Feast Day: August 16
St. Hyacinth was aglorious apostle of Poland and Russia and was born of noble parents in Poland about the year 1185. In 1218, being already Canon of Cracow, he accompanied his uncle, the bishop of that place, to Rome. There he met St. Dominic, and received the habit of the Friar Preachers from the patriarch himself, of whom be became a living copy. So wonderful was his progress in virtue that within a year Dominic sent him to preach and plant the Order in Poland, where he founded two houses. His apostolic journeys extended over numerous regions. Austria, Bohemia, Livonia, the shores of the Black Sea, Tartary, and Northern China on the east, and .Sweden and Norway to the west, were evangelized by him, and he is said to have visited Scotland. Everywhere multitudes were converted, churches and convents were built; one hundred and twenty thousand pagans and infidels were baptized by his hands. He worked numerous miracles, and at Cracow raised a dead youth to life. He had inherited from St. Dominic a most filial confidence in the Mother of God; to her he ascribed his success, and to her aid he looked for his salvation. When St. Hyacinth was at Kiev the Tartars sacked the town, but it was only as he finished Mass that the Saint heard of the danger. Without waiting to unvest, he took the ciborium in his hands, and was leaving the church. As he passed by an image of Mary a voice said: “Hyacinth, my son, why dust thou leave me behind? Take me with thee, and leave me not to mine enemies.” The statue was of heavy alabaster, but when Hyacinth took it in his arms it was light as a reed. With the Blessed Sacrament and the image he came to the river Dnieper, and walked dry-shod over the surface of the waters. On the eve of the Assumption he was warned of his coming death. In spite of a wasting fever, he celebrated Mass on the feast, and communicated as a dying man. He was anointed at the foot of the altar, and died the same day, 1257.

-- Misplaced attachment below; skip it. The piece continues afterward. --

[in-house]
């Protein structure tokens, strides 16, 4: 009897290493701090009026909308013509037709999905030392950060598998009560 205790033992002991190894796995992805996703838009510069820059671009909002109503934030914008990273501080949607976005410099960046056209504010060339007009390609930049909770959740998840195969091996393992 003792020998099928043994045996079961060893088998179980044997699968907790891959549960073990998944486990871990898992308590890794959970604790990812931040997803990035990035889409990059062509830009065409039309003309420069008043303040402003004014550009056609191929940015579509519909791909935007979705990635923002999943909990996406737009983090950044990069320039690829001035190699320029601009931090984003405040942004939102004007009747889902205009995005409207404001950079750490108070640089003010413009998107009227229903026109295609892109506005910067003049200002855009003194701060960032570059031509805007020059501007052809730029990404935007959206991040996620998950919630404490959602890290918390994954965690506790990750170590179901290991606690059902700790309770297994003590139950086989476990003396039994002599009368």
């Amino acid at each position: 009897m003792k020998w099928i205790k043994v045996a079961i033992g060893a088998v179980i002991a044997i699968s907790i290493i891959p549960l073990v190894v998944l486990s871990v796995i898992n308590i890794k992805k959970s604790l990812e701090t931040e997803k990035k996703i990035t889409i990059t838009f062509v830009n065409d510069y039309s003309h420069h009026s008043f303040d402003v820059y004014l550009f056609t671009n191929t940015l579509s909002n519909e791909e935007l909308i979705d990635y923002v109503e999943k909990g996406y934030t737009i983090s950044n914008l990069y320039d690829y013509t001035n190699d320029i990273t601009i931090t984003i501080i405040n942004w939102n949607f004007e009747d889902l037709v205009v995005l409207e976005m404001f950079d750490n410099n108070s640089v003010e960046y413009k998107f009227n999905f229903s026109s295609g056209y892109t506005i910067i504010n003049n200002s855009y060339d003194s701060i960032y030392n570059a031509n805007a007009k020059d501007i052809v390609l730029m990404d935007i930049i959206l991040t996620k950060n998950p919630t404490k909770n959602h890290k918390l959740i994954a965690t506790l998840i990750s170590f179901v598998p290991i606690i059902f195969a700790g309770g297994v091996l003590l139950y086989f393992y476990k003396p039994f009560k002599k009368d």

Adapted from the Lives of the Saints by Fr. Alban Butler first published in 1756 and is the Public Domain. Please feel free to comment or leave a prayer below.
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